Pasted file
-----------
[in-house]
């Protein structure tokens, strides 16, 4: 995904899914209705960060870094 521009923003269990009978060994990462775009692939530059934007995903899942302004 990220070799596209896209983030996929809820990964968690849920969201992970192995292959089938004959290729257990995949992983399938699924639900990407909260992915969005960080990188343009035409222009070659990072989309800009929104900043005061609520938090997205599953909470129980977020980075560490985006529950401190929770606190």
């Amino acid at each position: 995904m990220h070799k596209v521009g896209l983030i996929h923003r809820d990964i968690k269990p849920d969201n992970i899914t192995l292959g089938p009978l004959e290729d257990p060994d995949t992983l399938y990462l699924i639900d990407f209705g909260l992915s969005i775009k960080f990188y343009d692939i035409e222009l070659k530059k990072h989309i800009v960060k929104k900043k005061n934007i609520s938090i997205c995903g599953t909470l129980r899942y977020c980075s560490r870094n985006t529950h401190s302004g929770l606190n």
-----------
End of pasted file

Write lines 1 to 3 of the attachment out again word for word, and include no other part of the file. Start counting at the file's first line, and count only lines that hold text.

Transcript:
[in-house]
């Protein structure tokens, strides 16, 4: 995904899914209705960060870094 521009923003269990009978060994990462775009692939530059934007995903899942302004 990220070799596209896209983030996929809820990964968690849920969201992970192995292959089938004959290729257990995949992983399938699924639900990407909260992915969005960080990188343009035409222009070659990072989309800009929104900043005061609520938090997205599953909470129980977020980075560490985006529950401190929770606190």
């Amino acid at each position: 995904m990220h070799k596209v521009g896209l983030i996929h923003r809820d990964i968690k269990p849920d969201n992970i899914t192995l292959g089938p009978l004959e290729d257990p060994d995949t992983l399938y990462l699924i639900d990407f209705g909260l992915s969005i775009k960080f990188y343009d692939i035409e222009l070659k530059k990072h989309i800009v960060k929104k900043k005061n934007i609520s938090i997205c995903g599953t909470l129980r899942y977020c980075s560490r870094n985006t529950h401190s302004g929770l606190n």